For me, "unschooling" turned out to be the word people were using to describe the ways I ended up approaching life. Now, people see that label as the goal, and just want to GET THERE, without actually knowing if it's where they want to go, since they don't know any of the steps along the way. It just sounds good.
    Learn to mix and knead, and you'll figure out if you like making bread. You can't start from the bread, and ask how to get bread, without mixing and kneading first. Unless you just want to buy the bread. I'm leaving out bread machines, for the moment, before I get too carried away with this analogy!

    1. I use the bread machine to mix and knead. I do the final kneading and put it in fancy pans or little round mixing bowls and let it rise under linen dishtowels with pictures of Scotland, or of the calendar from the year Holly was born, or something. I put them in the oven when they seem ready and we have homemade bread pretty often, even though I don't like to mix or knead the yucky stage.

      I never was afraid of unschooling, though. I jumped in there and just swam and swam. :-)

      And nowadays, unlike 20 years ago, people can get a whole lot of ideas to work from when they're first unschooling. Still some have more fear than hope and more resistance than confidence.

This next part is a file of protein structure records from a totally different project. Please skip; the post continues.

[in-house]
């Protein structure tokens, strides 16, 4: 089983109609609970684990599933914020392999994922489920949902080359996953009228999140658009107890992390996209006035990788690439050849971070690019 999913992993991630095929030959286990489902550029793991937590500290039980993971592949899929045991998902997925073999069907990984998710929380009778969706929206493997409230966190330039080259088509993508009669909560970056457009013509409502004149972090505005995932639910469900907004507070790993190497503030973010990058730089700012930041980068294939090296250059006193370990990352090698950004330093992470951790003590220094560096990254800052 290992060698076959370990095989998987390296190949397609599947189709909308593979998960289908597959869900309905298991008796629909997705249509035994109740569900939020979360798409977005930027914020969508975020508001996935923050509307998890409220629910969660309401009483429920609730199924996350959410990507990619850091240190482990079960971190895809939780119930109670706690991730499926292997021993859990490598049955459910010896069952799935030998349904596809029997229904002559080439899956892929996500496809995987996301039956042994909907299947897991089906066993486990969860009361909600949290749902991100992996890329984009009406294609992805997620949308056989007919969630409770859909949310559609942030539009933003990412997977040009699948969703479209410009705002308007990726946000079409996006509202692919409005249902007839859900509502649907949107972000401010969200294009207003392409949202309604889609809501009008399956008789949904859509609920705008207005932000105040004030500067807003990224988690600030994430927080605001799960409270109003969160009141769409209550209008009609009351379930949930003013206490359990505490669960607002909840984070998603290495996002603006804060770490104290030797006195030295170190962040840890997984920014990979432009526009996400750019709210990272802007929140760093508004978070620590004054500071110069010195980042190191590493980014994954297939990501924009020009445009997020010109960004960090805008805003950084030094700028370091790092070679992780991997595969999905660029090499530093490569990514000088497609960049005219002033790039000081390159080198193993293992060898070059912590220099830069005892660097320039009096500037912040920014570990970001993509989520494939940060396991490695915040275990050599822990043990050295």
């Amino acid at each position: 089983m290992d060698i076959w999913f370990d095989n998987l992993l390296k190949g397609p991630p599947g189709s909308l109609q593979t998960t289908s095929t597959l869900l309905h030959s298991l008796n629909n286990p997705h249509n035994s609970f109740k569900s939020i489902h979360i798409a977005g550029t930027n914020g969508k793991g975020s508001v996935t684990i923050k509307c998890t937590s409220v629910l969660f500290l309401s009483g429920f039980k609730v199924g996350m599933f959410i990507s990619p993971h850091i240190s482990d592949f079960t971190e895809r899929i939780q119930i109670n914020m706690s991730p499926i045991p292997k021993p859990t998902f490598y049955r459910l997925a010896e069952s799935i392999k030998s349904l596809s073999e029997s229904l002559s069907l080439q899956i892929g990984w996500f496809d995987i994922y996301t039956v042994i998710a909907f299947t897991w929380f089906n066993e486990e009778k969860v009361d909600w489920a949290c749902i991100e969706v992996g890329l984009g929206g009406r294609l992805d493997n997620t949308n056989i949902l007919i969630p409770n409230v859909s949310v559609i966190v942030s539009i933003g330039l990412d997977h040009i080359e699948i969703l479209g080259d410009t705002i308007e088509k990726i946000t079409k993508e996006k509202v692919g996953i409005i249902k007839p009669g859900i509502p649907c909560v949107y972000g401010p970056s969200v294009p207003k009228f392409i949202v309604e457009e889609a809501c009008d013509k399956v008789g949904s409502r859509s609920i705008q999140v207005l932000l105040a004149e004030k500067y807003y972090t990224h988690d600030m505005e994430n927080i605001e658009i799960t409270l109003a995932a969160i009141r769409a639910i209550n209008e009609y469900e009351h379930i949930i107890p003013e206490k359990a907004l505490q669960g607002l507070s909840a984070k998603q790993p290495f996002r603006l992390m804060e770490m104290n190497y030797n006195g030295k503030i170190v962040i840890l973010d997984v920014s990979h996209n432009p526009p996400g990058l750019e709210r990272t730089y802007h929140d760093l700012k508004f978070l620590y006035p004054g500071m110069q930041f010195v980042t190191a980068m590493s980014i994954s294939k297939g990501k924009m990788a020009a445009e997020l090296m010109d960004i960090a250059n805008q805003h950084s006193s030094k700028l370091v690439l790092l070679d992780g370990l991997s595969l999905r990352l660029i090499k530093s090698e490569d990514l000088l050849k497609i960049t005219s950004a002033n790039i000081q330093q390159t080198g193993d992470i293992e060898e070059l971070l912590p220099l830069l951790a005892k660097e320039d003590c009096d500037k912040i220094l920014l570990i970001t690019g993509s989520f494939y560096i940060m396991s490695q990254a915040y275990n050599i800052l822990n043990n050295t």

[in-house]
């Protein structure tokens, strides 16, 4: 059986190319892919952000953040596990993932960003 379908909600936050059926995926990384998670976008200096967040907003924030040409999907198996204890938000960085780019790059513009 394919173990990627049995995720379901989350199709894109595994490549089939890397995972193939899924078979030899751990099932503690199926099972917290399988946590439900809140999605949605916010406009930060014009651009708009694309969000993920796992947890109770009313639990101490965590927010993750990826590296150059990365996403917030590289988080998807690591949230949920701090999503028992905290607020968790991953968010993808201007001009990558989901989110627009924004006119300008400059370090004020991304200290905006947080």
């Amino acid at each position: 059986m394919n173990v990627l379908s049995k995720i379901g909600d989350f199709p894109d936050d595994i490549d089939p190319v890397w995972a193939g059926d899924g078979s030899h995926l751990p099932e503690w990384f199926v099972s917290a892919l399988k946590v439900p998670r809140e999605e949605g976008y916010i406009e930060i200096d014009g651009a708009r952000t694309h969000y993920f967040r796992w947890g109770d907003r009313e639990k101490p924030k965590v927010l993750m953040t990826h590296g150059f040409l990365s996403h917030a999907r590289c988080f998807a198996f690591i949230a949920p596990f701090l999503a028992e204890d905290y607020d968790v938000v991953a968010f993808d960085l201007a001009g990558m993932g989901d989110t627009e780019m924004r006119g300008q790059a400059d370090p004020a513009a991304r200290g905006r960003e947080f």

I'm going to keep trying to help them until I don't feel like doing that anymore.

  3. Replies
    1. Thanks, Frank. You're pretty interesting, yourself.

  4. The Bread Making is a good analogy. I'm still baffled. I started a blog post about it earlier today, but life got in the way. I'll let you know if I finish it. It's still pretty rambly. lol

    1. I may need to take that bread analogy somewhere later.
      Or maybe I'll just make bread. :-)

  5. You've described beautifully how I feel when I think about boundaries and discipline with kids. There's this idea that we need to train/teach our children to be socially acceptable, that we need to have boundaries with them for *their* benefit. Whereas I've always felt that of course I'm going to have boundaries with my kids, because having boundaries is a healthy way to be for oneself. It's just living. I don't need to teach my kid how to be social, how to behave right. She's born social and she learns by modeling and through her own experience. I think it's ultimately about how taking responsibility for oneself, one's own choices, preferences, comforts and discomforts, one's own interests, is the most alive, empowered way to live. You don't strew your kids' paths with interesting things to somehow trick them into learning the "right" things. I don't set a boundary with my daughter because she "needs to learn a lesson." I do it because I don't like or am not comfortable with what she's doing, and I make it clear that the boundary *I* set is about *me*, that it's a personal line or a cultural practice that *I* care about, and here's why. To my mind, that's a person being responsibly with another person, not a superior being with an inferior.